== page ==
Image Credit & Copyright: NASA/JPL/Caltech/ Galaxy Evolution Explorer GALEX.
GALEX Explorer page for this ultraviolet wavelength image: http://www.galex.caltech.edu/media/glx2012-01r_img01.html
Sometime in the past, between 5,000 and 8,000 years ago, a massive star at least ten or twenty times the mass of the Sun detonated in the constellation of Cygnus the Swan. This supernova, at a distance of 1,500 light years must have been a spectacular sight and because of the relatively close proximity to us in age and distance this object is huge on our night sky. It stretches three full degrees from end to end and with the Full Moon being a half-degree, this object is six times the diameter of our Moon as we see it on the sky. Observing this object will take some black skies and some massive apertures as it’s very faint. If you’re ever at a star party and you see a nice 18” inch Dobsonian telescope, ask them to nudge it on over to the Veil Nebula for a look.
Also because of its great size, this object is regularly broken up into separate objects for observation and classification. Let’s take a look at a few of these regions.
Western Veil Nebula (NGC 6960):
This brilliant image below of the Western Veil Nebula is provided by the Digitized Sky Survey, the NOAO, 0.9 meter telescope at the Kitt Peak National Observatory and the NASA/ESA Hubble Space Telescope which details the wispy filaments along this 15 light year-long, two light year-wide region of the Cygnus Loop which is at the far right side of the top image. The bright star, likely in the foreground, is cataloged as 52 Cygnus and is unrelated to the explosion.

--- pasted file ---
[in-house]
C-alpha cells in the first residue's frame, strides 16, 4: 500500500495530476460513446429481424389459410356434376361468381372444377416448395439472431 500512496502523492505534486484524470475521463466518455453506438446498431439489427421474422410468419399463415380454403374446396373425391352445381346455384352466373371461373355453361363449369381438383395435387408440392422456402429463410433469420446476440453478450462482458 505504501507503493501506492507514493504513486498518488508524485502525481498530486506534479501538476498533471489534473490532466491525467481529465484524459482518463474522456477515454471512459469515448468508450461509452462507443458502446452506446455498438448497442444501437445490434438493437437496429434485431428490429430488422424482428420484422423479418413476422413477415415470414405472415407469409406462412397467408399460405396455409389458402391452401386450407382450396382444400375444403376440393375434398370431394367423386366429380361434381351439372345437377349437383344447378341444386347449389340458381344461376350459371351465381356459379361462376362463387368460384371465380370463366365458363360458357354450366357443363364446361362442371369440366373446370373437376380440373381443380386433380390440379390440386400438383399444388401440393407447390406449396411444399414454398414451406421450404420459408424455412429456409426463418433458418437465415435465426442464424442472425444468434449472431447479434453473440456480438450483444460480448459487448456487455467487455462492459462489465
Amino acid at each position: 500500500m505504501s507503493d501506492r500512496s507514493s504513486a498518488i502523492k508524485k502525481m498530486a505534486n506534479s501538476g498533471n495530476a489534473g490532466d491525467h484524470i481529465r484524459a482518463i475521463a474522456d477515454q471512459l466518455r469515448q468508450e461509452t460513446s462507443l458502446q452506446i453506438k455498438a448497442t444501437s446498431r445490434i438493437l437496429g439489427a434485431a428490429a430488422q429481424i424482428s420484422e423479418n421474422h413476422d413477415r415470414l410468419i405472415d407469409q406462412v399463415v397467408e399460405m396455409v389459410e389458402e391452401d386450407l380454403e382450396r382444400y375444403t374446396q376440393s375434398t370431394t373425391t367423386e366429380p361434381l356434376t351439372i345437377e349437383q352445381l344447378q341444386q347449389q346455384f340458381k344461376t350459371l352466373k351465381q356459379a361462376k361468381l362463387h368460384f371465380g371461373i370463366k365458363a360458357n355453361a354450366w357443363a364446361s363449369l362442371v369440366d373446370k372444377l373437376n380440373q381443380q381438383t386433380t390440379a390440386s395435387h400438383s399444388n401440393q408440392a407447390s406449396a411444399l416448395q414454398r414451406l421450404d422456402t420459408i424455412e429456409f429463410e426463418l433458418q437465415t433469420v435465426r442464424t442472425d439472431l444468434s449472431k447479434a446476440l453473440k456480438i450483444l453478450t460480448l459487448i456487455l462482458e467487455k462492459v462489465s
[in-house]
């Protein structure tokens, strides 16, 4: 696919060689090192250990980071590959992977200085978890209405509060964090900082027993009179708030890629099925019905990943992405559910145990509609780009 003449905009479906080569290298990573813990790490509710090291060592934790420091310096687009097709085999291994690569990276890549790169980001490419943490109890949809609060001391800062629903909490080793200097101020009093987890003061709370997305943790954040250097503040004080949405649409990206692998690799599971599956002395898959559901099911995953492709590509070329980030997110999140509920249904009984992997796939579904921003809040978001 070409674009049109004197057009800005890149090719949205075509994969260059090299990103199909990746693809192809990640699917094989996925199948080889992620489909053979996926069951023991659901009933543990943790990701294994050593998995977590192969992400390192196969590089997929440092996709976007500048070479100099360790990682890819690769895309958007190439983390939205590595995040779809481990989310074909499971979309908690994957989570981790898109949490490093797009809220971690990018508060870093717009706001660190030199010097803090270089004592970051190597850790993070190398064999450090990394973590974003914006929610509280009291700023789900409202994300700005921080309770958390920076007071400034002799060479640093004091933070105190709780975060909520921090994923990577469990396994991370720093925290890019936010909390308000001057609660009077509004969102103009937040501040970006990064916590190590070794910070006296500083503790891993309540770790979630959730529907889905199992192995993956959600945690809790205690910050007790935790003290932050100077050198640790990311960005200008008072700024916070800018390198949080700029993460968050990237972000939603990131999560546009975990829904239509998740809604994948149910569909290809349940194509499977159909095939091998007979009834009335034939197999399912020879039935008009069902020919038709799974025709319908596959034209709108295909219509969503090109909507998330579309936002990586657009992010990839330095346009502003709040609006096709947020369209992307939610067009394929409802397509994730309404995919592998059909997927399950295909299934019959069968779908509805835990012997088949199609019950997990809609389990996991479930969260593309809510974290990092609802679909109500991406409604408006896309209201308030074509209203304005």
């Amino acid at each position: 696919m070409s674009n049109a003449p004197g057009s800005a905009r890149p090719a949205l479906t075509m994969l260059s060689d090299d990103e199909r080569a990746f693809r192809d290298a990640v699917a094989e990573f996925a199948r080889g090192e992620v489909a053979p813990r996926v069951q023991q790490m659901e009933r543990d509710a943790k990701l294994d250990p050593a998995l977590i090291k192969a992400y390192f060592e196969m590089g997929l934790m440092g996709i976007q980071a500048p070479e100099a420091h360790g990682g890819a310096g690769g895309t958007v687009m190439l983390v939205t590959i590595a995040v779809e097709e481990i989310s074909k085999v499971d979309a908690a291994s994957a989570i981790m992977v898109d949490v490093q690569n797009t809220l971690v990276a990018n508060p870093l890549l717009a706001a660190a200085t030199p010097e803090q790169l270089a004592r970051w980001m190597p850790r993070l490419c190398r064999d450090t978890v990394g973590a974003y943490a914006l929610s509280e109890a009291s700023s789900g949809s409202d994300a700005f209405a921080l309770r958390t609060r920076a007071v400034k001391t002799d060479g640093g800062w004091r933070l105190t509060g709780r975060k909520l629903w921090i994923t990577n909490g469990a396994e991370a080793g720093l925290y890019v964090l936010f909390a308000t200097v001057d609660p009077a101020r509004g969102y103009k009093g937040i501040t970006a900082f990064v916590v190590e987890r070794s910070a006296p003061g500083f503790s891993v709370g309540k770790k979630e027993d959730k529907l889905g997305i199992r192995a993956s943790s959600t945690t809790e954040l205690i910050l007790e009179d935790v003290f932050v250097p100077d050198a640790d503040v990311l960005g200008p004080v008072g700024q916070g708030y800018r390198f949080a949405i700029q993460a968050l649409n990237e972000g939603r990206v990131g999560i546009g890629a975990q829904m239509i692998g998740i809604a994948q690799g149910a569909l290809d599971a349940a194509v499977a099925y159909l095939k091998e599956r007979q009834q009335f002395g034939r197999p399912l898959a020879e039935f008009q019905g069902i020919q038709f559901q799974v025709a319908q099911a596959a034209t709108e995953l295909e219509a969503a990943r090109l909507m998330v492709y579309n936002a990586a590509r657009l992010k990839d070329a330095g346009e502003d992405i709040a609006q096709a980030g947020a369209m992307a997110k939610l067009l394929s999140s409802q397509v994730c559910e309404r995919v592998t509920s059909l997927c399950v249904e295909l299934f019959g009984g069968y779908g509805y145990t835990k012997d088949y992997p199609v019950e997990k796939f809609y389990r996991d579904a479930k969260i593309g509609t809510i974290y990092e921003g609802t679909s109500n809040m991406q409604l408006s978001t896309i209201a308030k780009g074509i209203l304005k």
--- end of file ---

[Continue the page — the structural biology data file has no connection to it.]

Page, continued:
Eastern Veil Nebula (NGC 6992 & NGC 6995):
The Eastern Veil (left side on the top image) as shown to us here by the incredible night sky imager, J.P. Metsavainio, is another, roughly 15 light year-long region of the supernova remnant with the main difference being, that it appears to be roughly more than three light years-wide in some areas.
The final region that we’re going to detail is the area known as Pickering’s Triangle with image provided by the great astrophotographer, Bill Snyder. This region of the Cygnus Loop is also roughly 15 light years-long and 3 light years-wide at its widest point. It’s called Pickering’s Triangle because, well it slightly resembles a triangle and Charles Pickering was credited with the discovery (Though he was just the Director of the observatory). In all, there are many more regions of the Cygnus Loop that named and cataloged, these are just a few of the major ones.
NAME: Cygnus Loop, Sharpless 103, Radio Source W78.
WHAT IS IT?: Super nova remnant approximately 5,000-8,000 years old.
HOW FAR AWAY IS IT?: Roughly 1,500 light years.
HOW BIG IS IT?: 110 light years in diameter and 3 degrees on the night sky. That’s six times the diameter of the Full Moon.
DISCOVERY: William Herschel discovered the eastern Veil on September 5, 1783. He discovered the Western Veil two nights later on the 7th. Pickering’s Triangle was discovered at Harvard University in 1904 by Williamina Fleming but credit was given to the Director of the Observatory, Charles Pickering.
APPARENT MAGNITUDE: Extremely dim and diffuse.
WHERE IS IT? (General): Constellation Cygnus the Swan.
WHERE IS IT? (Exact RA/DEC J2000): Western Veil: RA: 20h 45m 38.0s / DEC +30° 42′ 30″.